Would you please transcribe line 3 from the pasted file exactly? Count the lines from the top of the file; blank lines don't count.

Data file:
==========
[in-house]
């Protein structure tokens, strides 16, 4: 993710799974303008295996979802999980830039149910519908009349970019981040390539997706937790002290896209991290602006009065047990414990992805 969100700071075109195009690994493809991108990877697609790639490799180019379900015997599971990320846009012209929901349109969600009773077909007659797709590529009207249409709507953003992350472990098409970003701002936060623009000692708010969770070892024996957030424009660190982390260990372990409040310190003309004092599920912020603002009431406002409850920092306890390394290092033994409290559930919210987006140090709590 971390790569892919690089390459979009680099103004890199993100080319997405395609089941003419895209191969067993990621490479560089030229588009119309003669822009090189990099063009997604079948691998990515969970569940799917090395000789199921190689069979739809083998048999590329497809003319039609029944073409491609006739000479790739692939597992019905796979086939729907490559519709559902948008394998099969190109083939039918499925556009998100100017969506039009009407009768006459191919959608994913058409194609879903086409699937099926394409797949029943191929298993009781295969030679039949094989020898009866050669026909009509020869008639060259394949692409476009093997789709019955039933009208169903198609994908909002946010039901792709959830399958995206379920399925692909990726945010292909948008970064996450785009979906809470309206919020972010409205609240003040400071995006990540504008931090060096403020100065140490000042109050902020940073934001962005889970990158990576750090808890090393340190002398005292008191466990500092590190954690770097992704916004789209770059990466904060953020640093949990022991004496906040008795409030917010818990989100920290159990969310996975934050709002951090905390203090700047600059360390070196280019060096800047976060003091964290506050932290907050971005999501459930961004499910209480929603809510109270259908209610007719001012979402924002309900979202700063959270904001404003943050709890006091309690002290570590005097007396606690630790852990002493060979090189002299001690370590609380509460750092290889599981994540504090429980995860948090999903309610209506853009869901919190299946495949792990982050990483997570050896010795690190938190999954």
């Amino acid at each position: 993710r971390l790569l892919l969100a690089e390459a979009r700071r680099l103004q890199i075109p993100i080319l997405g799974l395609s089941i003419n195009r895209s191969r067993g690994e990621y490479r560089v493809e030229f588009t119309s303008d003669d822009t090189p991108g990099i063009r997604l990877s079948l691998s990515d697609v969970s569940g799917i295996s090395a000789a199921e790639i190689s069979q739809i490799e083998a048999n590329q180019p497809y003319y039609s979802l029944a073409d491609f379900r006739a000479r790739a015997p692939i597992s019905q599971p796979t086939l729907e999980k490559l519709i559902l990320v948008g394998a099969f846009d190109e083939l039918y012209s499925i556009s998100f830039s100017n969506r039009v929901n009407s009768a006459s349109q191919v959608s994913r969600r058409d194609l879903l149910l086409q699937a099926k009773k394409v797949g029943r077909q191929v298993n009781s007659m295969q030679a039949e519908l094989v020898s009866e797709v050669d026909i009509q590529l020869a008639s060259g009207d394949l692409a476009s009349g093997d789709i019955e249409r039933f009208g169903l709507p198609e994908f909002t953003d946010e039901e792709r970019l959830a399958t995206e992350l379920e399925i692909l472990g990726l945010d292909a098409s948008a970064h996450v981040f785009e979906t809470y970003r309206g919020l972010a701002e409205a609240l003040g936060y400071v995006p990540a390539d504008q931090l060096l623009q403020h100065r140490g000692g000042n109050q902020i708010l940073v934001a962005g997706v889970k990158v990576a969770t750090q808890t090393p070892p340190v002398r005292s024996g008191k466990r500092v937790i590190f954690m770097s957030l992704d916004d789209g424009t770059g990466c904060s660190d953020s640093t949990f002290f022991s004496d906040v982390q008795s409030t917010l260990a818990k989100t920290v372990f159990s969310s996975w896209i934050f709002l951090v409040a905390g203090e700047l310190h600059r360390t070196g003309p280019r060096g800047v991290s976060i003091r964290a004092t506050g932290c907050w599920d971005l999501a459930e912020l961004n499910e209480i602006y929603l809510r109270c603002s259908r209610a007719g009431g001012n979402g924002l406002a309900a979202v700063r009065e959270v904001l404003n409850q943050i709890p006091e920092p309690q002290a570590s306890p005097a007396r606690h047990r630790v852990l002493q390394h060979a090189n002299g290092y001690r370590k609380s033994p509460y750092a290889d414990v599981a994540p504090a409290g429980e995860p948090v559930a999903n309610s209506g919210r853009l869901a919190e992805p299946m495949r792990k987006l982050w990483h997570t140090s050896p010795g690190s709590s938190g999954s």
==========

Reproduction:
């Amino acid at each position: 993710r971390l790569l892919l969100a690089e390459a979009r700071r680099l103004q890199i075109p993100i080319l997405g799974l395609s089941i003419n195009r895209s191969r067993g690994e990621y490479r560089v493809e030229f588009t119309s303008d003669d822009t090189p991108g990099i063009r997604l990877s079948l691998s990515d697609v969970s569940g799917i295996s090395a000789a199921e790639i190689s069979q739809i490799e083998a048999n590329q180019p497809y003319y039609s979802l029944a073409d491609f379900r006739a000479r790739a015997p692939i597992s019905q599971p796979t086939l729907e999980k490559l519709i559902l990320v948008g394998a099969f846009d190109e083939l039918y012209s499925i556009s998100f830039s100017n969506r039009v929901n009407s009768a006459s349109q191919v959608s994913r969600r058409d194609l879903l149910l086409q699937a099926k009773k394409v797949g029943r077909q191929v298993n009781s007659m295969q030679a039949e519908l094989v020898s009866e797709v050669d026909i009509q590529l020869a008639s060259g009207d394949l692409a476009s009349g093997d789709i019955e249409r039933f009208g169903l709507p198609e994908f909002t953003d946010e039901e792709r970019l959830a399958t995206e992350l379920e399925i692909l472990g990726l945010d292909a098409s948008a970064h996450v981040f785009e979906t809470y970003r309206g919020l972010a701002e409205a609240l003040g936060y400071v995006p990540a390539d504008q931090l060096l623009q403020h100065r140490g000692g000042n109050q902020i708010l940073v934001a962005g997706v889970k990158v990576a969770t750090q808890t090393p070892p340190v002398r005292s024996g008191k466990r500092v937790i590190f954690m770097s957030l992704d916004d789209g424009t770059g990466c904060s660190d953020s640093t949990f002290f022991s004496d906040v982390q008795s409030t917010l260990a818990k989100t920290v372990f159990s969310s996975w896209i934050f709002l951090v409040a905390g203090e700047l310190h600059r360390t070196g003309p280019r060096g800047v991290s976060i003091r964290a004092t506050g932290c907050w599920d971005l999501a459930e912020l961004n499910e209480i602006y929603l809510r109270c603002s259908r209610a007719g009431g001012n979402g924002l406002a309900a979202v700063r009065e959270v904001l404003n409850q943050i709890p006091e920092p309690q002290a570590s306890p005097a007396r606690h047990r630790v852990l002493q390394h060979a090189n002299g290092y001690r370590k609380s033994p509460y750092a290889d414990v599981a994540p504090a409290g429980e995860p948090v559930a999903n309610s209506g919210r853009l869901a919190e992805p299946m495949r792990k987006l982050w990483h997570t140090s050896p010795g690190s709590s938190g999954s």